Newsletter : 7fax0123.txt
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>JN Jan. 23, 1997, Vol. 5, Number 15
Jewish Committee May Investigate Swiss Involvement
Jewish Agency Chairman Avraham Burg and World Jewish Congress
Secretary-General Israel Singer said Wednesday they will consider
establishing a special committee, together with the Israeli
government, to investigate Swiss financial activities during World
This follows the Swiss government's announced intention to
establish its own historical investigation committee, without the
participation of international representatives.
Burg, who is a member of the Volcker Committee -- the international
commission originally appointed to look into the matter -- said,
"We are concerned that there could be an attempt to rewrite
history...such a step would turn the Volcker Committee into a
He said that he would like the Volcker Committee to have access to
the full proceedings, criteria, and analysis of the Swiss
historical committee, "but if we must, we can go it alone."
Sweden Accepted Nazi Gold
Sweden reportedly received more gold from Germany during World
War II than previously known. The Stockholm neutral government
disregarded warnings that the gold may have been Nazi loot,
according to documents revealed Tuesday.
After the war, Sweden examined gold it had received from the Nazis
in payment for exports and it returned about 13 tons that
presumably had been stolen to Belgium and the Netherlands.
But a new investigation shows that Sweden received about 38 tons of
gold from the Nazis, according to a report on Swedish radio and in
the Dagens Nyheter newspaper, which cited documents in Swedish,
Swiss and American archives.
Their investigation was separate from a probe launched in late
December by the Riksbank, Sweden's central bank, to see if any
stolen Nazi gold remained in the bank's reserves.
Most of the gold believed to have been looted by the Nazis came
from occupied countries, from private holdings, and fillings from
the teeth of concentration camp victims.
Joint Tourism Campaign Underway
Israel, Jordan and Palestinians have begun a tourism campaign
to attract more American visitors. The slogan: "Peace -- It's
a Beautiful Sight."
Israel's Tourism Ministry said the advertisements will start
appearing in today's editions of The New York Times, Los Angeles
Times and The Washington Post. Ads will also air on Christian
The Tourism Ministry said Palestinian cooperation in the effort
follows last week's agreement on Israeli pullbacks on the West
The peace agreement reached last week calls for the redeployment of
Israeli troops in the West Bank in three phases, ending no later
than late 1998. Included in the deal was the Israeli handover of 80
percent of Hebron to Palestinian control early Friday. The city was
the last West Bank town under Israeli occupation.
South Africa Defers Sale to Syrian Military
By Alex Belida (VOA-Johannesburg)
South Africa's Cabinet has deferred further consideration of a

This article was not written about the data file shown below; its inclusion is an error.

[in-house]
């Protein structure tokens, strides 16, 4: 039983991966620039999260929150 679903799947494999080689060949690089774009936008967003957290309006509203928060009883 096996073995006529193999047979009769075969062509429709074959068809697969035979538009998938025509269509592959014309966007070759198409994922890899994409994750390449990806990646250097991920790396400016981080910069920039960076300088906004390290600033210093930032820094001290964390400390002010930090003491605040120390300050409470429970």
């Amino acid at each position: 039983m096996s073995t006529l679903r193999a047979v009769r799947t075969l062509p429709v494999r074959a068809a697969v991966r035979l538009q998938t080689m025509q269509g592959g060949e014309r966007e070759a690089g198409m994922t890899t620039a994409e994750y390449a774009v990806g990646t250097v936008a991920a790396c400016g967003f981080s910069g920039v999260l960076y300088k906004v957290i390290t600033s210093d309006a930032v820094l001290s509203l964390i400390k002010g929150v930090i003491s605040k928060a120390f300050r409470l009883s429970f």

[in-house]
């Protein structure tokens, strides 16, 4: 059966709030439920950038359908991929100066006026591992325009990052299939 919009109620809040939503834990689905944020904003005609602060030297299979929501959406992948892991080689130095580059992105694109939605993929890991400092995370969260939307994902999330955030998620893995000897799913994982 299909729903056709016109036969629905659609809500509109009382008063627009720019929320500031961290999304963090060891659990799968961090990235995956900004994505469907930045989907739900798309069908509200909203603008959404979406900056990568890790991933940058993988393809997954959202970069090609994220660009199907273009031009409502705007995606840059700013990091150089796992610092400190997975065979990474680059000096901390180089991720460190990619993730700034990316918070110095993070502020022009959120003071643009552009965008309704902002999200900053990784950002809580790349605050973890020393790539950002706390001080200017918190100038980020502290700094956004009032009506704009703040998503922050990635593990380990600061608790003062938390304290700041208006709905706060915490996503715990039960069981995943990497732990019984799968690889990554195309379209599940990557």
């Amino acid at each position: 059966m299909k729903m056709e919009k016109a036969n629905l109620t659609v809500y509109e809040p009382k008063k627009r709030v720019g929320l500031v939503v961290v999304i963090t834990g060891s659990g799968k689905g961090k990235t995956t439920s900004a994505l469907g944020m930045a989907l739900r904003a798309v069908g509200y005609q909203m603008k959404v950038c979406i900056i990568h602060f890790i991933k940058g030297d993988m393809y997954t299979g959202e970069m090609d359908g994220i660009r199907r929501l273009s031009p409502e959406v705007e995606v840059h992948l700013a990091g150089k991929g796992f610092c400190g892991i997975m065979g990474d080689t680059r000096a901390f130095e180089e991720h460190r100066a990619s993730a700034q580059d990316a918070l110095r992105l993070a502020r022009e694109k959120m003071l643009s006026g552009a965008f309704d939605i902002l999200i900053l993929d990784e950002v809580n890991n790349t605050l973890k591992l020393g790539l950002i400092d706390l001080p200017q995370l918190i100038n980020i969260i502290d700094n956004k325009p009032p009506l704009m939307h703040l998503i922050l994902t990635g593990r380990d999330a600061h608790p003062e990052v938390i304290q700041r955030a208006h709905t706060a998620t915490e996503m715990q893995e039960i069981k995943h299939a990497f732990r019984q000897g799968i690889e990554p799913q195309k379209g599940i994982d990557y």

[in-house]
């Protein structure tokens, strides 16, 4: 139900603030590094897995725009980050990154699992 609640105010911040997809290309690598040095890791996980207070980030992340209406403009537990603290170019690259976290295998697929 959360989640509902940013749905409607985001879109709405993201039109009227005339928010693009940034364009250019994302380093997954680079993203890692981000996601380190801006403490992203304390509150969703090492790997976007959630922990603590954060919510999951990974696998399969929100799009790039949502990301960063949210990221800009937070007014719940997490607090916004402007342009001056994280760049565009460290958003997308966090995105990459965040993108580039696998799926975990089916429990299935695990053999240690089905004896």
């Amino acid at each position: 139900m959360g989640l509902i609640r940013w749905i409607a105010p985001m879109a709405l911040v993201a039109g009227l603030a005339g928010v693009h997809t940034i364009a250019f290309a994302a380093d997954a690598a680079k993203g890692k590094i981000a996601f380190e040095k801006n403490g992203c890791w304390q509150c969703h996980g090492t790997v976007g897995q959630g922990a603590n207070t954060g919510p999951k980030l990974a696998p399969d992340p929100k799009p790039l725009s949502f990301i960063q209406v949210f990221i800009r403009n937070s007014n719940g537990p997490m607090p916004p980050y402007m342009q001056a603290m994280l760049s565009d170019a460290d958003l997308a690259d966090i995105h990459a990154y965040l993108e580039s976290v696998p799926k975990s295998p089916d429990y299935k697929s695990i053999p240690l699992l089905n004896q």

potential arms deal with Syria. The controversial possible sale
of sophisticated tank targeting technology has strained ties
between South Africa and the United States.
Cabinet Secretary Jakes Gerwel says South Africa's government has
deferred further consideration of the possible Syrian arms deal,
pending additional consultations. The various factors still under
review include the possible impact of US legislation on such a
It was disclosed earlier this month that South Africa was in the
running for a multimillion dollar sale of sophisticated tank fire
control systems to Syria. At that time, US officials warned that
future US assistance to South Africa could be jeopardized if the
deal goes through because Syria is on a US list of alleged state
sponsors of terrorism.
South African officials, including President Nelson Mandela, were
angered by the US warning. They said no country, no matter
how powerful, would be allowed to dictate South African foreign
policy. US Ambassador James Joseph later said no one in the
Clinton administration was threatening South Africa.
Doing Business With the Palestinian Authority
Israel's main telephone company, Bezek Communications, has
subtracted the 45-million-shekel debt owed it by the Palestinian
Authority from the royalties it pays the Finance Ministry. Bezek's
Director-General Yitzchak Kaoul explained that the PA has not paid
its debts to Bezek ever since its inception three years ago, and
that this was the first time the company had taken such drastic
In a related item, the Ministry of Transportation has demanded that
the PA return all of the vehicles that have been stolen from Israel
and brought to the autonomous areas. In a meeting between officials
of the Ministry and the PA, Finance Ministry Director-General
Nachum Langental also said that the PA must ensure that its
vehicles meet the required safety standards, or else they will not
be allowed to operate within the State of Israel.
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